Despite all of the parties that were said to be interested in acquiring pieces of stricken smartphone vendor BlackBerry, breaking up the company was never an option that was on the table, sources claim.
The Canadian firm spent six weeks trying to sell itself off but ultimately failed. Instead, it ended up with nothing more than a $1bn bailout deal from a consortium of investors led by Fairfax Holdings, which ultimately couldn't raise the money to fund its own takeover bid.
Not that there was any shortage of potential suitors. A whole host of companies reportedly stepped up to the bargaining table with BlackBerry, including Apple, Cisco, Google, Lenovo, and Microsoft, among others.
The trouble is, many of them were only interested in plucking the choicest pieces of the flailing firm, such as its patent portfolio or its mobile device management software business. Few, if any, expressed much interest in continuing BlackBerry's smartphone business, which is widely perceived as having reached a dead end.
But BlackBerry's board had no intention of allowing the company to be carved up like a roast, Reuters reports, citing several sources who wished to remain anonymous. Such a move would not benefit all of BlackBerry's stakeholders, they felt – including not just investors, but the company's employees, customers, and suppliers, as well.
Selling off some pieces of BlackBerry could force it to wind down other areas of its business, the board felt, which could have damaged its relationships with suppliers and also potentially reduced the value of its intellectual property.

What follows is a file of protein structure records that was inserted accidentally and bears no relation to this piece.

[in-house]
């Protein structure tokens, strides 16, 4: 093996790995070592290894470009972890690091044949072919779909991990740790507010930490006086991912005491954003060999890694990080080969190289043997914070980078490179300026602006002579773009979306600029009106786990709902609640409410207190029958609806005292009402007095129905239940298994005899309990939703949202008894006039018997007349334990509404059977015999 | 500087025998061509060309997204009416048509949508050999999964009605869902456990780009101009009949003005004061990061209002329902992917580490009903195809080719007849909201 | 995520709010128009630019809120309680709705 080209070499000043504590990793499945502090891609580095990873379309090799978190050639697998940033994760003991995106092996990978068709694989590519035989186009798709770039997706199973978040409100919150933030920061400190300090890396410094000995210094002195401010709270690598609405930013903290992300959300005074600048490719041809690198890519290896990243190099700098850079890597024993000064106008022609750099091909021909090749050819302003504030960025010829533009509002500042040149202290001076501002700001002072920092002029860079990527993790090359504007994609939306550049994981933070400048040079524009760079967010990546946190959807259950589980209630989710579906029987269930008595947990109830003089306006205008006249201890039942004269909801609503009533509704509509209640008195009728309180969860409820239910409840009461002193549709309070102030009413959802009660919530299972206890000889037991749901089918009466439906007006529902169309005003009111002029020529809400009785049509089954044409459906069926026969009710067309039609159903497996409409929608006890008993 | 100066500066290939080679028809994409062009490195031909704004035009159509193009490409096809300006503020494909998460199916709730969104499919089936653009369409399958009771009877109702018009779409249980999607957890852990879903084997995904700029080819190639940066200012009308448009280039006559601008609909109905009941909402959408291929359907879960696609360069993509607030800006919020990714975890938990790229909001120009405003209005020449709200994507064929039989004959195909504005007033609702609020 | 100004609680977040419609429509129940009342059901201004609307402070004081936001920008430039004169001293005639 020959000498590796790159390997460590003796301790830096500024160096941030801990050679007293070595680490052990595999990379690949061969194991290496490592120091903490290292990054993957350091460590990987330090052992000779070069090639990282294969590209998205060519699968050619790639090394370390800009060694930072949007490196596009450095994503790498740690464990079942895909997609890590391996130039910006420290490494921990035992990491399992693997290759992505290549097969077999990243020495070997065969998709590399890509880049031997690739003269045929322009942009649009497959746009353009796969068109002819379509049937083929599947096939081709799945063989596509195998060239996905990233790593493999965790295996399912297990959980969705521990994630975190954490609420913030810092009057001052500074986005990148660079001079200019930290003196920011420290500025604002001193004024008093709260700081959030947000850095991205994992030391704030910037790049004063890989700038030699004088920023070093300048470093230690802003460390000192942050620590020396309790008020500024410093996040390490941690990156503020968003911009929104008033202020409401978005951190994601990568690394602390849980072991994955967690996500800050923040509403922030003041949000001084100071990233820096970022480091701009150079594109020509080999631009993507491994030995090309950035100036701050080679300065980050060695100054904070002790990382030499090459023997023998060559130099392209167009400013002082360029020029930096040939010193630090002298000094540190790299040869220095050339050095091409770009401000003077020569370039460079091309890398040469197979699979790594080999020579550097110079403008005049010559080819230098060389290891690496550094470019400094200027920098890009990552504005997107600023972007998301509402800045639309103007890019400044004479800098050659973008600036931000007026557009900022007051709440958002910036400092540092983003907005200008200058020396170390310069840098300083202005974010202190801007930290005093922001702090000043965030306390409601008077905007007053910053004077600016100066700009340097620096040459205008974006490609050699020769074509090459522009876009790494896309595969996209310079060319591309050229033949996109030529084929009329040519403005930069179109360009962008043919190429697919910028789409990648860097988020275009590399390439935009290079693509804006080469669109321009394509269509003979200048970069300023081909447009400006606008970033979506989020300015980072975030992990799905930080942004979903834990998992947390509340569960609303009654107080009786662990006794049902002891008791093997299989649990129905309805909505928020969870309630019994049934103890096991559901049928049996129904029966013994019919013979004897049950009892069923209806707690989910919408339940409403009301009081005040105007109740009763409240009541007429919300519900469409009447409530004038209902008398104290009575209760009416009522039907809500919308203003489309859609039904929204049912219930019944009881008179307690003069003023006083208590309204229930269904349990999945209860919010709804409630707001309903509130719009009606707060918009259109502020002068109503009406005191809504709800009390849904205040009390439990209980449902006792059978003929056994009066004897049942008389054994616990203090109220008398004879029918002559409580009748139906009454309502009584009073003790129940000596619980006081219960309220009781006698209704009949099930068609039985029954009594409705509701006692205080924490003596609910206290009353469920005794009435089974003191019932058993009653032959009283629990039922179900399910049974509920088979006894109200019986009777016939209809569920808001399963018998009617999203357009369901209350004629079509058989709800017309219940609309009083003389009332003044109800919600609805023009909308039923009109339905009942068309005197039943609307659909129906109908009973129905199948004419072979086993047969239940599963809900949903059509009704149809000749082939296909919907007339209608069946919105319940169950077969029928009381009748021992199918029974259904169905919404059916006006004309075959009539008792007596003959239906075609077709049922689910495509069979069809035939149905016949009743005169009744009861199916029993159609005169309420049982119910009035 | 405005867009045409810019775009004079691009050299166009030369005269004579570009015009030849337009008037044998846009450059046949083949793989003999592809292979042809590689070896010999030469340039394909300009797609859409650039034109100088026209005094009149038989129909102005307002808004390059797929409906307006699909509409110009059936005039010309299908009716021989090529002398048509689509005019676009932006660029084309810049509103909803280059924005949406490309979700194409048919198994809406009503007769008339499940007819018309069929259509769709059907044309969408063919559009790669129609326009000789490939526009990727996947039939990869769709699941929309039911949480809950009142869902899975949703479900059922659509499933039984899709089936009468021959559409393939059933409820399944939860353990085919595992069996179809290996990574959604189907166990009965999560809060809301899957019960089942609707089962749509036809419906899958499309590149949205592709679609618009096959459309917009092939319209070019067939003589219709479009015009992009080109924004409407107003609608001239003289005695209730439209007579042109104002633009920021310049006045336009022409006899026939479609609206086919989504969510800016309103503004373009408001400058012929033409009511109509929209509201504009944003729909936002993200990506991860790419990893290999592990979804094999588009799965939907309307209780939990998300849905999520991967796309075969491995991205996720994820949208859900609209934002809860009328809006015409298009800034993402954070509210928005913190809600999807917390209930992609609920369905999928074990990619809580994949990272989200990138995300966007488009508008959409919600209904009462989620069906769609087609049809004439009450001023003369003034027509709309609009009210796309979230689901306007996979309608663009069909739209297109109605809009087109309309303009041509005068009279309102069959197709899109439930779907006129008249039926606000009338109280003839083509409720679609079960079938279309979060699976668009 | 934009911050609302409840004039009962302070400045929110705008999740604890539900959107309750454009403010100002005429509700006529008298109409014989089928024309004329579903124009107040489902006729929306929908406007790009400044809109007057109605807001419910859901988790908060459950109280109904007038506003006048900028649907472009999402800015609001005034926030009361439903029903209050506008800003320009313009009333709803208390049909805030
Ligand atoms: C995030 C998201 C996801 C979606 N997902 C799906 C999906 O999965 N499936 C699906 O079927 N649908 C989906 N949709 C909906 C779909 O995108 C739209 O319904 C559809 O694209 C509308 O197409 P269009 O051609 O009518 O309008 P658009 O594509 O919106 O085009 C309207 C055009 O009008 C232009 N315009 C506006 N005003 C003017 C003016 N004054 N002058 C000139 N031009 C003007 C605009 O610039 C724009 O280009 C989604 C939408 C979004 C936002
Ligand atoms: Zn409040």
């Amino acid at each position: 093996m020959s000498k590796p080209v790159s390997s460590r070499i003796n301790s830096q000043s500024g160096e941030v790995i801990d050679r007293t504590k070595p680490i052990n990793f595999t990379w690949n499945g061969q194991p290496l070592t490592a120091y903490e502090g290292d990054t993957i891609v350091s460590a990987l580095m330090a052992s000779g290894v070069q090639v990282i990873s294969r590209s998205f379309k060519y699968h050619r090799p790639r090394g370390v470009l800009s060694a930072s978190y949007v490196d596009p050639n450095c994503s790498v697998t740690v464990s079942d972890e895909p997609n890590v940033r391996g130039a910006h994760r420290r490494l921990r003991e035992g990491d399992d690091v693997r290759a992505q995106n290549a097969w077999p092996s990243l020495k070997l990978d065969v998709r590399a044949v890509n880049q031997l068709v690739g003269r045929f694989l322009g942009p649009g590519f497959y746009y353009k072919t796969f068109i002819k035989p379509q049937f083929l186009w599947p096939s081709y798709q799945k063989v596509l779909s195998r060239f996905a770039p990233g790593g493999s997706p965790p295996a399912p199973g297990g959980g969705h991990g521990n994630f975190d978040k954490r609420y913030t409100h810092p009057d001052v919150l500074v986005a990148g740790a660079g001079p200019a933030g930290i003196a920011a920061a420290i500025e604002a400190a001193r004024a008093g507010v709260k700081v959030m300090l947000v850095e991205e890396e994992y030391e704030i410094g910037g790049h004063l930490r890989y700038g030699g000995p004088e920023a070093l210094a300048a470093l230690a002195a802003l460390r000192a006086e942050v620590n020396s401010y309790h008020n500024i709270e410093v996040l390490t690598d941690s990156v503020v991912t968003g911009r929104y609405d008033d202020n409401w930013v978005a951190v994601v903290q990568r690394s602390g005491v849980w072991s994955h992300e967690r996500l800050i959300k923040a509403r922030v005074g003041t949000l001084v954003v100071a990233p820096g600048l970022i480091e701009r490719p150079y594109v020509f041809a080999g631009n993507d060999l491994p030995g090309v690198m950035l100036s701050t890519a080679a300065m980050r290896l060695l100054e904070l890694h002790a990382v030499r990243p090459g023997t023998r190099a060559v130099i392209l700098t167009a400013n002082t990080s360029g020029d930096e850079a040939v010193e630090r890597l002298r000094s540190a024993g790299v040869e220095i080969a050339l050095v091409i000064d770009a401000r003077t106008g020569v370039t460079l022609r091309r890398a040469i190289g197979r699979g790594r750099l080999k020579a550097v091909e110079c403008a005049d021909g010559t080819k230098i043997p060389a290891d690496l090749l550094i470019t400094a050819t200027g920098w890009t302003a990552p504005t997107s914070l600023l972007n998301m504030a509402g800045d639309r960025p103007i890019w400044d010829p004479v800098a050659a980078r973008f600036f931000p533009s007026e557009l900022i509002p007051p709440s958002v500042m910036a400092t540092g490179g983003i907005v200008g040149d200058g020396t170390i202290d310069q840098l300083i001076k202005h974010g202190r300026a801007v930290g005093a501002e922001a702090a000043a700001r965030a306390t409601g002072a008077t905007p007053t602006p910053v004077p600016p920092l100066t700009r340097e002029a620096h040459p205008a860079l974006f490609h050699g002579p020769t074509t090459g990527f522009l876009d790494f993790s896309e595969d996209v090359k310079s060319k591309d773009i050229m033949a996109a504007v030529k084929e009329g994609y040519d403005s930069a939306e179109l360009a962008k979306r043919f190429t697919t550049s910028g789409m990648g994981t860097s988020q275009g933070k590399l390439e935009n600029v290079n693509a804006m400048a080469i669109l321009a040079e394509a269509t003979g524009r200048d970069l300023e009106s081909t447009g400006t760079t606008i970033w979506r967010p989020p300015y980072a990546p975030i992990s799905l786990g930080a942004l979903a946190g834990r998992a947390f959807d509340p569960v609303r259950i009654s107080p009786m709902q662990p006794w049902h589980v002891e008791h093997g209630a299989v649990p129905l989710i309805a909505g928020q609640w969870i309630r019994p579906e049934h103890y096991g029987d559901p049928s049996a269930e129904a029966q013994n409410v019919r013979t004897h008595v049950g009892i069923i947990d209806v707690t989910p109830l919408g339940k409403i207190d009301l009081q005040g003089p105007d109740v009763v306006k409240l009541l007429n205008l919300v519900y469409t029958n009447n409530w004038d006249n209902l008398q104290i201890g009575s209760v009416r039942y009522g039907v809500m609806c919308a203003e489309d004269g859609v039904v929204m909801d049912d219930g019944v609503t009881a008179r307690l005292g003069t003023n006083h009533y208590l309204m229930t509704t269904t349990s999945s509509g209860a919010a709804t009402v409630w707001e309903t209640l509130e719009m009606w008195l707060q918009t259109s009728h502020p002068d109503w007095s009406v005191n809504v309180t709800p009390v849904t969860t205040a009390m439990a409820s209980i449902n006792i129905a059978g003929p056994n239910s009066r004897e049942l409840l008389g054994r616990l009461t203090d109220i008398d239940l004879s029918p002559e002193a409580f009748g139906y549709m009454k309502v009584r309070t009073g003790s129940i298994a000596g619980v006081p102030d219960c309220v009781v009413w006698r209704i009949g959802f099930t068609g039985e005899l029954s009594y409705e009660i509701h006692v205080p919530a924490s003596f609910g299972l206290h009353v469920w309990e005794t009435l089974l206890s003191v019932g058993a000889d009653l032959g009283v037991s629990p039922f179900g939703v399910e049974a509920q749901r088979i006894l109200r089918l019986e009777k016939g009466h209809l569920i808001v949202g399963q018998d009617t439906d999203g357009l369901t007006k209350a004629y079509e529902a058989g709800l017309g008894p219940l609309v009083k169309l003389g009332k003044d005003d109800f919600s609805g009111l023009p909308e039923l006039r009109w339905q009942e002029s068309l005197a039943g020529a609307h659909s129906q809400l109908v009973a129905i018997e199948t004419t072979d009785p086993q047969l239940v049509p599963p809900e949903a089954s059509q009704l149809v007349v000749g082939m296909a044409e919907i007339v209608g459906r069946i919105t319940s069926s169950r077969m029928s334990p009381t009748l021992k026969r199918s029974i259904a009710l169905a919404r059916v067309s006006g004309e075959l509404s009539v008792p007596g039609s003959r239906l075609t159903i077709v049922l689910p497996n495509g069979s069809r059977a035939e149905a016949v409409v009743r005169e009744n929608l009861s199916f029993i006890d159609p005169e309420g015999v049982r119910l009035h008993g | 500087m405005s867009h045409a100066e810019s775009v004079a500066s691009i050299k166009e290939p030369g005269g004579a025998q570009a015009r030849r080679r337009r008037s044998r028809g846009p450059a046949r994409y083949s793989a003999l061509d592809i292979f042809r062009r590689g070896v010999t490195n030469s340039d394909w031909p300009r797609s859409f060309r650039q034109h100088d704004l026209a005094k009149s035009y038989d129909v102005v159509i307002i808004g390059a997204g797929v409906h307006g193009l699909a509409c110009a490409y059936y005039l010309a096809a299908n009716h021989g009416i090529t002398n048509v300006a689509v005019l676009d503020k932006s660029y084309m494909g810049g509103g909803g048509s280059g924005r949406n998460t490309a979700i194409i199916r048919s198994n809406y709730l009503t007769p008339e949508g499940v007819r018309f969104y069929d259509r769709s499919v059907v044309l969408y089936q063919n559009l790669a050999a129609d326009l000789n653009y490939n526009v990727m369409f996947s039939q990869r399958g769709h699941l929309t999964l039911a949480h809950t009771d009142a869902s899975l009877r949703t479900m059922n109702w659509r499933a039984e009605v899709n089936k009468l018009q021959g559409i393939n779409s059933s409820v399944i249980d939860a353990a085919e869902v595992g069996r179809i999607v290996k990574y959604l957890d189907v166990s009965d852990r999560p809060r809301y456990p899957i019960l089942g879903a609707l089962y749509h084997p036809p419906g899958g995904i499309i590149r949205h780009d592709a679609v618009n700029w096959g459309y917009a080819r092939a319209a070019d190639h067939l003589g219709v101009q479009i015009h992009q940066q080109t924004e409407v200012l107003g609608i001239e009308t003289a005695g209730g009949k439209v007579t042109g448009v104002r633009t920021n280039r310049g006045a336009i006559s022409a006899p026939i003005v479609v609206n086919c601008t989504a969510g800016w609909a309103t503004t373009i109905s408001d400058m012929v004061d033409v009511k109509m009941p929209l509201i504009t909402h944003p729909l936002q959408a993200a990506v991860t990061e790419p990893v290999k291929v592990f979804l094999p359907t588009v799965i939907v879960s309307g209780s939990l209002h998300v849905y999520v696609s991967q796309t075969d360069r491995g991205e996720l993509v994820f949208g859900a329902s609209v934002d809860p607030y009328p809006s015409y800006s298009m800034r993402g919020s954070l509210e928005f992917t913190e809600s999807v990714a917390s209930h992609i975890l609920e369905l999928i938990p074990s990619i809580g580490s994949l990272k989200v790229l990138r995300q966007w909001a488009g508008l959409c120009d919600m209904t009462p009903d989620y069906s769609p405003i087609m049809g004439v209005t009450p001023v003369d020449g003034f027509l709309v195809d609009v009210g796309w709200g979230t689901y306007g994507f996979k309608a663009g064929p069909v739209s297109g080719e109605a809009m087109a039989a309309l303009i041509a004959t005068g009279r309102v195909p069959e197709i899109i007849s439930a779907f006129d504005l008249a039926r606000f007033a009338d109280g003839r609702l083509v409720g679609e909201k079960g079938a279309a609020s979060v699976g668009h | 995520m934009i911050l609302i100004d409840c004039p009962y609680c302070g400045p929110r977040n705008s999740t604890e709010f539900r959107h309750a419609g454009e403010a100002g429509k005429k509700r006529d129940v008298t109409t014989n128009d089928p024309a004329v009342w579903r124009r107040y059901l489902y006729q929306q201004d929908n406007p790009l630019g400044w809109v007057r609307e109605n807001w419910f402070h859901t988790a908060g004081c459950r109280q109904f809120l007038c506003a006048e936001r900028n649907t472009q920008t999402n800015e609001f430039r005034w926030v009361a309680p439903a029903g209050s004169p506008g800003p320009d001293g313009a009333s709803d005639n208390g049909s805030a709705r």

The board reportedly also worried that striking big deals with foreign companies to dismantle itself would run it afoul of the Investment Canada Act, a law that empowers the Canadian government to block substantial foreign investments if they do not present "a net benefit to Canada."
Such scrutiny, if it came, would surely slow down the deal and would make it harder for BlackBerry to stanch its ongoing losses as its customer base flees to other smartphone platforms.
That may be why BlackBerry ended up scrapping the buyout idea and tossing out CEO Thorsten Heins in favor of John Chen, former chief exec of Sybase, who swears he has no intention of putting BlackBerry's smartphones on the chopping block.
Even so, Reuters' sources claim that BlackBerry's board hasn't actually ruled out any options, including selling the company off in pieces. The decision not to break it up this time around was made based on current conditions only, they say – although they add that any future offers for BlackBerry, in whole or in part, "will likely be measured by a similar yardstick." ®